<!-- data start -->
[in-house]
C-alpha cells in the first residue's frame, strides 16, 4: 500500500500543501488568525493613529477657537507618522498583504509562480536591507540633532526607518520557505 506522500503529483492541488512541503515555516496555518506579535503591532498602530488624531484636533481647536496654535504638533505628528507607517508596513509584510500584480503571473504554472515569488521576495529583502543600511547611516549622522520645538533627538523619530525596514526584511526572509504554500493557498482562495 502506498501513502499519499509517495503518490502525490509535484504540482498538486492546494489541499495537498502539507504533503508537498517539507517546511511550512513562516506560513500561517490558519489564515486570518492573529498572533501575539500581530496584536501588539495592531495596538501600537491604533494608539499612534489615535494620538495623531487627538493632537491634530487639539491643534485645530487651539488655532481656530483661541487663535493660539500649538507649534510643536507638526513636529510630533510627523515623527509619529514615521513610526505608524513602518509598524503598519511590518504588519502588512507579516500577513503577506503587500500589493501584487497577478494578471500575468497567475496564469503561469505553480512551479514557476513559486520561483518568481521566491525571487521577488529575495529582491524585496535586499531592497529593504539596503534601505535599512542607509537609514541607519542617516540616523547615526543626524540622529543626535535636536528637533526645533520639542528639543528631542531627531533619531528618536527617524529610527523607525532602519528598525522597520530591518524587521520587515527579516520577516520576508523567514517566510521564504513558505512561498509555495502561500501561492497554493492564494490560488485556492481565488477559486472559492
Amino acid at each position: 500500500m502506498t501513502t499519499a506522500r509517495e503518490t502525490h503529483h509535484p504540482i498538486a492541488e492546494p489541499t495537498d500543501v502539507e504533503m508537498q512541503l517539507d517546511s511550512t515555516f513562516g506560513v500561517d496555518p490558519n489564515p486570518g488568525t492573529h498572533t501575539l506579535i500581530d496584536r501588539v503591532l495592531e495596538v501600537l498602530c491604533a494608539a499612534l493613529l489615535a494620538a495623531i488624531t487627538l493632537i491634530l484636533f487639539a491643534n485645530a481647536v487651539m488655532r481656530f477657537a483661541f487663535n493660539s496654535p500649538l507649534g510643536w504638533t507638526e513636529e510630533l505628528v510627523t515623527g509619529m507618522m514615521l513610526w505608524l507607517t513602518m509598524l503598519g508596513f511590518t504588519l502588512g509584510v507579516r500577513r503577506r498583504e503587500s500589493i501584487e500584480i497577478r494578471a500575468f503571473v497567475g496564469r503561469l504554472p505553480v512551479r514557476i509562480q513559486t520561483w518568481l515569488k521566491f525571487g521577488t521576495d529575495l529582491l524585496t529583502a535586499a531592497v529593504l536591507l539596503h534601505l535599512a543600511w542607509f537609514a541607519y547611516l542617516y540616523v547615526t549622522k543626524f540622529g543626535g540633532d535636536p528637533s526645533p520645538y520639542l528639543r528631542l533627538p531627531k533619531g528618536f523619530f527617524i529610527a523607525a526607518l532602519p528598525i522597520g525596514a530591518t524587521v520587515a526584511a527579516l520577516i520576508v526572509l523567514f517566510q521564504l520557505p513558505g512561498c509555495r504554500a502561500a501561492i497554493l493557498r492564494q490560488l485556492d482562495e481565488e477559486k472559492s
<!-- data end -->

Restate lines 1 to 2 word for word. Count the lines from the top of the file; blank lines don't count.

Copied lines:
[in-house]
C-alpha cells in the first residue's frame, strides 16, 4: 500500500500543501488568525493613529477657537507618522498583504509562480536591507540633532526607518520557505 506522500503529483492541488512541503515555516496555518506579535503591532498602530488624531484636533481647536496654535504638533505628528507607517508596513509584510500584480503571473504554472515569488521576495529583502543600511547611516549622522520645538533627538523619530525596514526584511526572509504554500493557498482562495 502506498501513502499519499509517495503518490502525490509535484504540482498538486492546494489541499495537498502539507504533503508537498517539507517546511511550512513562516506560513500561517490558519489564515486570518492573529498572533501575539500581530496584536501588539495592531495596538501600537491604533494608539499612534489615535494620538495623531487627538493632537491634530487639539491643534485645530487651539488655532481656530483661541487663535493660539500649538507649534510643536507638526513636529510630533510627523515623527509619529514615521513610526505608524513602518509598524503598519511590518504588519502588512507579516500577513503577506503587500500589493501584487497577478494578471500575468497567475496564469503561469505553480512551479514557476513559486520561483518568481521566491525571487521577488529575495529582491524585496535586499531592497529593504539596503534601505535599512542607509537609514541607519542617516540616523547615526543626524540622529543626535535636536528637533526645533520639542528639543528631542531627531533619531528618536527617524529610527523607525532602519528598525522597520530591518524587521520587515527579516520577516520576508523567514517566510521564504513558505512561498509555495502561500501561492497554493492564494490560488485556492481565488477559486472559492